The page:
About to reinstall Windows XP on my 10-year-old computer, I decided to give Ubuntu another shot, pledging to boot only Ubuntu for a week, and attempting to fix whatever issues came up. I had tried it at v7.04 and was generally impressed, but eventually scrapped it mostly because Windows was working fine for me, my Digital Audio Workstation wasn't supported, and there were no "killer apps" I could think of to keep me on Linux.
So I installed Ubuntu 9.04, and was about as impressed as I was with 7.04. I worked through a few initial issues, but everyone in the forums I was reading said something like, "[whatever issue] isn't a problem on Linux Mint". After reading that for about the 5th time, I decided to make a Live USB of Linux Mint 7, and was completely blown away. Pretty much everything just worked out of the box, and the interface looked absolutely stunning and more user-friendly. What really sold me, though, was that it was based on Ubuntu 9.04, so it's got lots of built-in support.
So I wiped Ubuntu and installed Mint, and mostly haven't missed Windows at all. I still do have a full-screen video issue using the generic video drivers - the "nv" drivers work, but only give me a resolution of about 320 x 240. UPDATE: Installing the latest nv driver fixed this.
Most of the programs I want are available on Linux - Firefox, Photoshop (via Wine), Picasa, and Netbeans, mostly. But I can't find a DAW that supports MIDI to work. I spent quite a bit of time reading up on this, and it looks like I need a realtime Linux kernel, which can be installed with apt-get, but it seems like nobody can get it working with Linux Mint. I did find this video, but it looks very complex (though promising). I've got to spend a lot more time with it, but I may just set up a Windows partition with only my DAW on it.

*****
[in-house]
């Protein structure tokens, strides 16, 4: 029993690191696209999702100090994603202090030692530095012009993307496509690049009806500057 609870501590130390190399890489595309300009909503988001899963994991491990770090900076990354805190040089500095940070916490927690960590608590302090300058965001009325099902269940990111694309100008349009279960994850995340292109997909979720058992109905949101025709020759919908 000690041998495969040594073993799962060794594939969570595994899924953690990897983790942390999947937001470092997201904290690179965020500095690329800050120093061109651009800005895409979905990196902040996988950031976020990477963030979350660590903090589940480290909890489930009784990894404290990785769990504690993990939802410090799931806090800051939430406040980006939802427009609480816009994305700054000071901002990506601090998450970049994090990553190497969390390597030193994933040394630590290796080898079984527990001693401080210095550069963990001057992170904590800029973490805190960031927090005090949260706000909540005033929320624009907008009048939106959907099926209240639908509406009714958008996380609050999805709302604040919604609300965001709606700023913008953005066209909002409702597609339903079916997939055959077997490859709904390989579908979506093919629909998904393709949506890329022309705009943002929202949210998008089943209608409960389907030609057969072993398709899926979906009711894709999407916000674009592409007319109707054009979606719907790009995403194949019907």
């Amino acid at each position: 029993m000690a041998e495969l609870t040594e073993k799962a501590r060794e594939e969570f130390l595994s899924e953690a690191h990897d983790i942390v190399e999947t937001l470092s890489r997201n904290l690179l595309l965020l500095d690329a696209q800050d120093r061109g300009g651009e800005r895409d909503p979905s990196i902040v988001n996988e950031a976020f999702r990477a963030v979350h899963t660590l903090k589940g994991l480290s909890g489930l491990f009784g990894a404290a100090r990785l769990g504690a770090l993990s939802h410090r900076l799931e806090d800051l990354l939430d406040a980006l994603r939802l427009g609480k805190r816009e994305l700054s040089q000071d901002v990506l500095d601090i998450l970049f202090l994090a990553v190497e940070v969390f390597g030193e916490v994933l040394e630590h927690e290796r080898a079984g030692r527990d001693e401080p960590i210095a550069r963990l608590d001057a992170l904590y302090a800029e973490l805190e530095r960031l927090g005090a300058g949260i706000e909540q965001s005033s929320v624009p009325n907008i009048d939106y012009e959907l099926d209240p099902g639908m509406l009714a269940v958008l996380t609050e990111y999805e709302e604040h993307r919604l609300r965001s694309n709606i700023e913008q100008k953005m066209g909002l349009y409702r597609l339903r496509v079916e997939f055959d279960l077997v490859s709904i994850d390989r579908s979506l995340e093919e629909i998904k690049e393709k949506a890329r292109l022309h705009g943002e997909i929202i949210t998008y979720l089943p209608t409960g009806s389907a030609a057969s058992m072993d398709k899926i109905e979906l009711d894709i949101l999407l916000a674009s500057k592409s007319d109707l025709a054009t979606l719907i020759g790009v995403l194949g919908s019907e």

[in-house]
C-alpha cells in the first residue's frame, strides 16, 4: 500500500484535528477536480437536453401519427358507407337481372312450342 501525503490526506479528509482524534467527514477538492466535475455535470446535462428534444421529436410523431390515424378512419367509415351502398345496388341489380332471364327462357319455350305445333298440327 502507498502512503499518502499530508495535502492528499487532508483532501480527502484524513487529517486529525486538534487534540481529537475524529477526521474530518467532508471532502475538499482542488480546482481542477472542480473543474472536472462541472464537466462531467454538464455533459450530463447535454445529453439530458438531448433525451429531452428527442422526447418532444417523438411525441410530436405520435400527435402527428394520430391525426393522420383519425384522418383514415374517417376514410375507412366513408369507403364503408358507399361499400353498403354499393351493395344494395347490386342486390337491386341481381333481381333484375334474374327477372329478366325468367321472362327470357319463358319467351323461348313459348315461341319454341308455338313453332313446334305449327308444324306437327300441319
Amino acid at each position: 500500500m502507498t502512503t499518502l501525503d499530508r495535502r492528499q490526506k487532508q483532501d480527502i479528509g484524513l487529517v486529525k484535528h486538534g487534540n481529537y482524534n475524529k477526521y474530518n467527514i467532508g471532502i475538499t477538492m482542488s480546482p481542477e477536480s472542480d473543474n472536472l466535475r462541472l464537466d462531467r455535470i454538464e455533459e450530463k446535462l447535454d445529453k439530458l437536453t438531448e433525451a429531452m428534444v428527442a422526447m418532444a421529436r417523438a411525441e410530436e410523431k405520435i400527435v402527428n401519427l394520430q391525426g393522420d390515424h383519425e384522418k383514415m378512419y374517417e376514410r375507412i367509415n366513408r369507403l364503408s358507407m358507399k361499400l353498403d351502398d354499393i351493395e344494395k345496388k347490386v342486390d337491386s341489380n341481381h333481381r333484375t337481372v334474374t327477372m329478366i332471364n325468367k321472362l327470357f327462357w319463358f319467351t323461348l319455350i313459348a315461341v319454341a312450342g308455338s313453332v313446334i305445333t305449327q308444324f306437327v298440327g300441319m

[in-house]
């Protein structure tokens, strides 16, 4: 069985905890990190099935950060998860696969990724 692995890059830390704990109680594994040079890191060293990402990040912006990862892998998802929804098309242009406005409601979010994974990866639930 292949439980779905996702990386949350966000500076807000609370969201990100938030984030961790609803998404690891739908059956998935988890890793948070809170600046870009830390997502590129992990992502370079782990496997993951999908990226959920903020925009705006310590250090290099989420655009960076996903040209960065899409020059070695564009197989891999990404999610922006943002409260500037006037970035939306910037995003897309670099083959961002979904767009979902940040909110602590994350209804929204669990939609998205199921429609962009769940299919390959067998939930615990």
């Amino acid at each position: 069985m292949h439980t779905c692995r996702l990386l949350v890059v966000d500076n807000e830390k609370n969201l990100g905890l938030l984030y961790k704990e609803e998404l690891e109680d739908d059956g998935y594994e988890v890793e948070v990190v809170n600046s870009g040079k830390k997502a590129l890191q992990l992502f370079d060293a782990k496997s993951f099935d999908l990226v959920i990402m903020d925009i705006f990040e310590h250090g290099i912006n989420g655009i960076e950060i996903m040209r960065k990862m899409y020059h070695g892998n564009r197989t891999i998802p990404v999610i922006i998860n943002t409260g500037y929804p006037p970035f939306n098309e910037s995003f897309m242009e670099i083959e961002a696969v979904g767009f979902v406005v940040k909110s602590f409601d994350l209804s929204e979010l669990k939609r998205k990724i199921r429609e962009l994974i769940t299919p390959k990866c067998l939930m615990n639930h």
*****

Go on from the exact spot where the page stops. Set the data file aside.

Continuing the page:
The "killer app" for me so far is not having to really worry about viruses, spyware, etc. nearly as much (the computer is used by a number of people). I do have ClemAV running now, and am looking into whether or not I need more protection, but I like what I've read so far - that Linux out-of-the-box is leaps and bounds above Windows in regards to these things.
And my son LOVES the Linux Education games - GCompris and Childsplay. To my surprise, he was WAY into the Childsplay letter finding game, which is great because he's working on his lower case letters now. I can't wait to hack these games a bit and put in some customized graphics for the kids.